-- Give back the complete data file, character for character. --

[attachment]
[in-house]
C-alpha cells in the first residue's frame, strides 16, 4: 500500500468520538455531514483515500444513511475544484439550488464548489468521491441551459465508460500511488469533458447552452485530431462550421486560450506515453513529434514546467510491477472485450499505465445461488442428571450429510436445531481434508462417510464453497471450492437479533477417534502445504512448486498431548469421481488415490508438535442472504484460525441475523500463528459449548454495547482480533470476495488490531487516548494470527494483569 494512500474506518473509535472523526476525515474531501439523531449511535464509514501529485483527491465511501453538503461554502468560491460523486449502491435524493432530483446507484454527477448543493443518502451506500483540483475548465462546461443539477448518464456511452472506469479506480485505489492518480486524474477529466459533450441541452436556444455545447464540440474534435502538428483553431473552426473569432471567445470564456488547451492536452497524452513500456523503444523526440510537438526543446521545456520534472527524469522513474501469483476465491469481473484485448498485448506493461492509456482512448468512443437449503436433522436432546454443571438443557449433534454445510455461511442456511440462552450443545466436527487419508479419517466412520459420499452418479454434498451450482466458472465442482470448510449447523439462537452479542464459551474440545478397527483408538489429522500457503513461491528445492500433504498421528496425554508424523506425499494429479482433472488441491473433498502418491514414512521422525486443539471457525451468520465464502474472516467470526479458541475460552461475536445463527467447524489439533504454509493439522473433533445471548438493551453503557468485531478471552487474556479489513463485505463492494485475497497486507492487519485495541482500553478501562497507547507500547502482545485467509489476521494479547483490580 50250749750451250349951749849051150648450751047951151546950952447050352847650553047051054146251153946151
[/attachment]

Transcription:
[in-house]
C-alpha cells in the first residue's frame, strides 16, 4: 500500500468520538455531514483515500444513511475544484439550488464548489468521491441551459465508460500511488469533458447552452485530431462550421486560450506515453513529434514546467510491477472485450499505465445461488442428571450429510436445531481434508462417510464453497471450492437479533477417534502445504512448486498431548469421481488415490508438535442472504484460525441475523500463528459449548454495547482480533470476495488490531487516548494470527494483569 494512500474506518473509535472523526476525515474531501439523531449511535464509514501529485483527491465511501453538503461554502468560491460523486449502491435524493432530483446507484454527477448543493443518502451506500483540483475548465462546461443539477448518464456511452472506469479506480485505489492518480486524474477529466459533450441541452436556444455545447464540440474534435502538428483553431473552426473569432471567445470564456488547451492536452497524452513500456523503444523526440510537438526543446521545456520534472527524469522513474501469483476465491469481473484485448498485448506493461492509456482512448468512443437449503436433522436432546454443571438443557449433534454445510455461511442456511440462552450443545466436527487419508479419517466412520459420499452418479454434498451450482466458472465442482470448510449447523439462537452479542464459551474440545478397527483408538489429522500457503513461491528445492500433504498421528496425554508424523506425499494429479482433472488441491473433498502418491514414512521422525486443539471457525451468520465464502474472516467470526479458541475460552461475536445463527467447524489439533504454509493439522473433533445471548438493551453503557468485531478471552487474556479489513463485505463492494485475497497486507492487519485495541482500553478501562497507547507500547502482545485467509489476521494479547483490580 50250749750451250349951749849051150648450751047951151546950952447050352847650553047051054146251153946151